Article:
Explainable AI (XAI) is traditional machine learning (ML) with a focus on model explainability, including dissecting a model’s predictions, coefficients and weights, as well as understanding how and why models make their predictions. Many state-of-the-art models are black boxes – meaning we don’t know exactly what is going on inside them and can’t explain their decisions in a way that humans can understand and digest.
This article focuses on tabular data, other data such as images, graph or natural language data may require different methods. We only look at one way of developing explainability; using inherently explainable models. There are many other methods, the most popular of which is using game theory to understand the model after it has been trained, known as SHAP (Lundberg & Lee (2017)).
Inherently explainable models
ML research is a rapidly changing field and although large, complex models get the most press, there has been a recent surge in XAI-related research. In 2017-2019, 175 papers were published on the topic – three times more than in the previous period (Vilone & Longo (2020)). As adoption of ML has become more widespread, the need for explainability has grown.
We can define inherent explainability through three criteria, proposed by Lipton (2017):
- Simulatability: Can a human walk through the model’s steps in a reasonable amount of time and generate an output? For this article, a reasonable amount of time is a working day.
- Algorithmic Transparency: Do we understand how the model will behave on unseen data?
- Decomposability: Is every aspect of the model explainable including parameters, calculations and engineered features.
Another issue is local explainability. How can we understand why the model made a single prediction? This can be very difficult, which is why methods such as SHAP are so popular.
Explainability and accuracy is often considered a trade-off, however in many cases, inherently explainable models can have comparable performance to black box models (Ning et al. (2020)). It is important to choose a level of explainability that suits the problem and define which explainability criteria are essential for a viable solution.
The most widely used explainable models are Decision Trees and Logistic Regression, however there are many lesser known options. This article looks at TabNet (Arik & Pfister (2019)) which was developed and released by Google in 2019. Traditionally, Neural Networks have not matched the performance of gradient boosting models, such as XGBoost, when applied to tabular data. TabNet aimed to outperform these methods while maintaining some explainability.
The core concepts of TabNet are as follows:
- The model input is raw tabular data without any pre-processing (Figure One, feature transformer) and is trained using gradient descent-based optimisation.
- TabNet uses sequential attention (Figure One, attentive transformer) to choose features at each decision step, enabling interpretability and better learning as the learning capacity is used for the most useful features.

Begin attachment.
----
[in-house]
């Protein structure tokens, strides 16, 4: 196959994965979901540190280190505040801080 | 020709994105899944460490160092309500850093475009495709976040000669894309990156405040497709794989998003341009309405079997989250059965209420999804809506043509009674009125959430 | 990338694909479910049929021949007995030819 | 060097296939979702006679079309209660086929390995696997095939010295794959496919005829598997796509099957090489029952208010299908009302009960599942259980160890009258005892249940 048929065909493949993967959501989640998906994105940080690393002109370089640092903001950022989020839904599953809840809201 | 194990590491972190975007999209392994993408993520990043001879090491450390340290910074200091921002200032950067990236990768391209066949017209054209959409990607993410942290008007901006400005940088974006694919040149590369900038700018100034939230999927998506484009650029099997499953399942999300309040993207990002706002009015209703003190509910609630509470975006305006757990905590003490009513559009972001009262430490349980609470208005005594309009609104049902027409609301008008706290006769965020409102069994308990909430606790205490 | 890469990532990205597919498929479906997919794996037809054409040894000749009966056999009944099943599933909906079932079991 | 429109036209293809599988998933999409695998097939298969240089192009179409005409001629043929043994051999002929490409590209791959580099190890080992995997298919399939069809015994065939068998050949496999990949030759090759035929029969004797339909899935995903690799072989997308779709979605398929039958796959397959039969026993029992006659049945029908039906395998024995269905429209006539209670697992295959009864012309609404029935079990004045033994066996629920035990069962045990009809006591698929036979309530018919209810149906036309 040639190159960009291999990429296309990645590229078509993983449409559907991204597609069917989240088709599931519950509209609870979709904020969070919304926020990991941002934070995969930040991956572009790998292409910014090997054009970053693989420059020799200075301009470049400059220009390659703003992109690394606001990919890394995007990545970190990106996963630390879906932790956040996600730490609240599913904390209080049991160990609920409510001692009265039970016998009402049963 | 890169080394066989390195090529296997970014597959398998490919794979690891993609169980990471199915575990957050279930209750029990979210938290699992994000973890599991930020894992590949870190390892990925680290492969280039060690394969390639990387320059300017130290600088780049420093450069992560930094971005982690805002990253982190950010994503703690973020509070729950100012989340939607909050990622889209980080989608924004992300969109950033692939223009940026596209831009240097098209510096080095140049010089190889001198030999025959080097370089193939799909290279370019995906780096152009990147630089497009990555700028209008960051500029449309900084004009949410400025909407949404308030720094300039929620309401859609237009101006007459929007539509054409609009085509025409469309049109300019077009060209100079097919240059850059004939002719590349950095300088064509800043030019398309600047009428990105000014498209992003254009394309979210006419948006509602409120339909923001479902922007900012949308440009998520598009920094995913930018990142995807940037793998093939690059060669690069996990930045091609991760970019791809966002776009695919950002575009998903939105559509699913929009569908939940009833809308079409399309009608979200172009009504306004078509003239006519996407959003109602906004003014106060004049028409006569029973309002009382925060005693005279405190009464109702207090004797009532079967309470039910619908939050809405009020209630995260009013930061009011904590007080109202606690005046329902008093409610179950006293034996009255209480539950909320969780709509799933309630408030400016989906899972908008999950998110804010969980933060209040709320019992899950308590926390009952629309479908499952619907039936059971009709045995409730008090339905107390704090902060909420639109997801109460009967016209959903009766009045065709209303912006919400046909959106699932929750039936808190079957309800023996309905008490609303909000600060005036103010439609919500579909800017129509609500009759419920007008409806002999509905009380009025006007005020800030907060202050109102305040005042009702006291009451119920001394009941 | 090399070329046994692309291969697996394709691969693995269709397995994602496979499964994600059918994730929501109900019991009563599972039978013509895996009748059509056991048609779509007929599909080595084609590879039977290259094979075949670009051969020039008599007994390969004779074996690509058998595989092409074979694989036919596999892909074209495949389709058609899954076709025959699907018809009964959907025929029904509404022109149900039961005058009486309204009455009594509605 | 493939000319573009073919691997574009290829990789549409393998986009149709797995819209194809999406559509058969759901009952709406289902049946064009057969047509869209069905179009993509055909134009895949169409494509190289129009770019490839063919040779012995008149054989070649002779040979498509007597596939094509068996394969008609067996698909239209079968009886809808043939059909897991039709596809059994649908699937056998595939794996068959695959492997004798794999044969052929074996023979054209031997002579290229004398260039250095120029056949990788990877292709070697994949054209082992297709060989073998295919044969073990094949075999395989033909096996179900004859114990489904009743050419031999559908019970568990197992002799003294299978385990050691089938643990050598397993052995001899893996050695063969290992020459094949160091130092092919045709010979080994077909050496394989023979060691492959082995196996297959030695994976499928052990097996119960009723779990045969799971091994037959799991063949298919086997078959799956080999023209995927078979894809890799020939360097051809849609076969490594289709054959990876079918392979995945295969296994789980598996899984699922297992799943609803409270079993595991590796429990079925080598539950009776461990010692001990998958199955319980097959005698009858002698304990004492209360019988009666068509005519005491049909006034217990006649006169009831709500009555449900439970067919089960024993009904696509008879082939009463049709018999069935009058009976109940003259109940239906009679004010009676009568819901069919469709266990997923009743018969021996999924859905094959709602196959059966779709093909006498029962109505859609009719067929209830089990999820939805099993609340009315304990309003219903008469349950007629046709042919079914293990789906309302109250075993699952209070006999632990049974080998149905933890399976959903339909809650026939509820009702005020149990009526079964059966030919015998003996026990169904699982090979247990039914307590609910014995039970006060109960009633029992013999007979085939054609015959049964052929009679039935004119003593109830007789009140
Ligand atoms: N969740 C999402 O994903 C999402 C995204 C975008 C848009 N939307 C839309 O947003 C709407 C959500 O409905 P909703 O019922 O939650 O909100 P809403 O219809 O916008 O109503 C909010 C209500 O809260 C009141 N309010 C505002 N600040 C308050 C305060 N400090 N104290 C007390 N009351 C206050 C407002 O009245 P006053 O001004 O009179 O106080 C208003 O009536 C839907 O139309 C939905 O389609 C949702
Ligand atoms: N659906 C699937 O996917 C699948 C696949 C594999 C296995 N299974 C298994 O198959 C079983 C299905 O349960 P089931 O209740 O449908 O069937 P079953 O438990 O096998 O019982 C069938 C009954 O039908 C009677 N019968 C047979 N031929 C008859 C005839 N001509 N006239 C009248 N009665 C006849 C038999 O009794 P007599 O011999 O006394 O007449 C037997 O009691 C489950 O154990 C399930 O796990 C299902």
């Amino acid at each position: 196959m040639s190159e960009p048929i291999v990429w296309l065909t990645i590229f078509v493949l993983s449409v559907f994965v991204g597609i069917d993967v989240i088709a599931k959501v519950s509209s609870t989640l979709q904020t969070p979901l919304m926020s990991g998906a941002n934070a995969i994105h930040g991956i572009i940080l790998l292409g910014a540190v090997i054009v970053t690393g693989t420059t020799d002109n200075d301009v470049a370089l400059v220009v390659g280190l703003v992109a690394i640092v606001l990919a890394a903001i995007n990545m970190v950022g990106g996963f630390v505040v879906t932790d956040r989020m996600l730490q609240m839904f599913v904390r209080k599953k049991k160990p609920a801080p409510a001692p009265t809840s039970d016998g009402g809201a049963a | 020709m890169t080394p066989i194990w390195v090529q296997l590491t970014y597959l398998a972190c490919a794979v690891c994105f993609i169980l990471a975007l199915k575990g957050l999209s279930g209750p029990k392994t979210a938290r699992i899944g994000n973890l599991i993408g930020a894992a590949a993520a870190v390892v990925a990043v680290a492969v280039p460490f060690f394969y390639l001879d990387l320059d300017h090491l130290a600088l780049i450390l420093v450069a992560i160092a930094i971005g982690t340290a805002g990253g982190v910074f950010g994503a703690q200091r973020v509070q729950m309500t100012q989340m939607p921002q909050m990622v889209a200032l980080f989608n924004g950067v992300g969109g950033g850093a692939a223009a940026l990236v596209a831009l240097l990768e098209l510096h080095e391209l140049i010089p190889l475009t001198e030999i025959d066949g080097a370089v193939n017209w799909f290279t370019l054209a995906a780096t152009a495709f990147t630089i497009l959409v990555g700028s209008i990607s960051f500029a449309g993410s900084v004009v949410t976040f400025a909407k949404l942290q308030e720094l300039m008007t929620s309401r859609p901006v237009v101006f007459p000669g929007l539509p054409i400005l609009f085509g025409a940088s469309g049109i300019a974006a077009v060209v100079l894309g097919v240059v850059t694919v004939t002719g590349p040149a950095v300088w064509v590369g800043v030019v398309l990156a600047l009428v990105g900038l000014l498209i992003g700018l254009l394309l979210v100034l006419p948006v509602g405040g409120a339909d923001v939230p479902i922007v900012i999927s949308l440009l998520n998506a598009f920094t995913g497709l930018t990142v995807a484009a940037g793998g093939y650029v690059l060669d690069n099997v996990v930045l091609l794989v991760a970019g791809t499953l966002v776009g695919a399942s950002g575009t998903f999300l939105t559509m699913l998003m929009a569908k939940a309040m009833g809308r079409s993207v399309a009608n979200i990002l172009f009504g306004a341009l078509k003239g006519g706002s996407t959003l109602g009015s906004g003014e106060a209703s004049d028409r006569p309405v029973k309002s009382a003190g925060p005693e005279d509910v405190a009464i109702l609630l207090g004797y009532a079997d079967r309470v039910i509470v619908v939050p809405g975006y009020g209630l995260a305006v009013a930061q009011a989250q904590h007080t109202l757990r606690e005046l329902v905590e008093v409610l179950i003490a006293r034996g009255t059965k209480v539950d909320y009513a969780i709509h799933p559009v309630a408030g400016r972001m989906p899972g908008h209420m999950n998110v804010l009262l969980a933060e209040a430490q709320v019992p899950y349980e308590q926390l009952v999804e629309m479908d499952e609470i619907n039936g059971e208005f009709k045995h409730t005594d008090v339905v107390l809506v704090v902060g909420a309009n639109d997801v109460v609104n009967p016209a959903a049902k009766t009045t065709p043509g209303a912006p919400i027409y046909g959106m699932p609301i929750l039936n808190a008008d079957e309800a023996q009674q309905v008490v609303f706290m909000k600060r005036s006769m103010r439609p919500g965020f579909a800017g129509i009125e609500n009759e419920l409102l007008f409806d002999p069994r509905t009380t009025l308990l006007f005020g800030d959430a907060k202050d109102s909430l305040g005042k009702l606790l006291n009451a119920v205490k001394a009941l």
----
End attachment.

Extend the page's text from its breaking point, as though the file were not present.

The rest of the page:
- Feature selection is instance-wise, e.g. it can be different for each row of the training dataset.
- TabNet employs a single deep learning architecture for feature selection and reasoning, this is known as soft feature selection.
- The mask (Figure One, mask) enables interpretability by covering up features for each prediction. We can extract the details of the mask and visualise it to understand the features that are covered up the most.
- We can select the number of steps which increases the number of trainable parameters in the model.
- Each step gets an equal vote in the final prediction of the model, mimicking ensemble methods.
Table One summarises how well TabNet meets the key explainability criteria.
|Simulatability||Low||The mechanisms the model uses to process features are too complex to be recreated by a human in a reasonable amount of time.|
|Decomposability||Low||We typically expect neural networks to generate complex representations of features and allow interactions between features. Depending on how many steps are selected, there could be a lot of weights and coefficients that can’t readily be interpreted.|
|Transparency||Med||We can get an idea of how the model will react to unseen data as we know which features the model uses.|
|Local Explainability||High||By visualising the masks for a single prediction, we can establish which features the model used to make its predictions.|
Table One: TabNet explainability against criteria.
The field of explainable AI is constantly developing and there are already a wide range of models available that can suit a variety of needs. This article has only scratched the surface of what is available. Developing models with explainability in mind doesn’t always have to be a trade-off; many explainable models can still perform as well as black box models while maintaining transparency.
Many projects require transparency, particularly those that implement ML to make decisions about people but there are benefits for any projects such as developing better understanding of model bias, a clearer path to production as a result of stakeholder understanding, and the use of ML as a tool to assist decisions.
Adam Shafi – Data Scientist
Adam Shafi is a data scientist in the Insights & Data practice, with five years analytics and machine learning experience in the music industry and public sector. Get in touch directly at https://www.linkedin.com/in/adamshafi/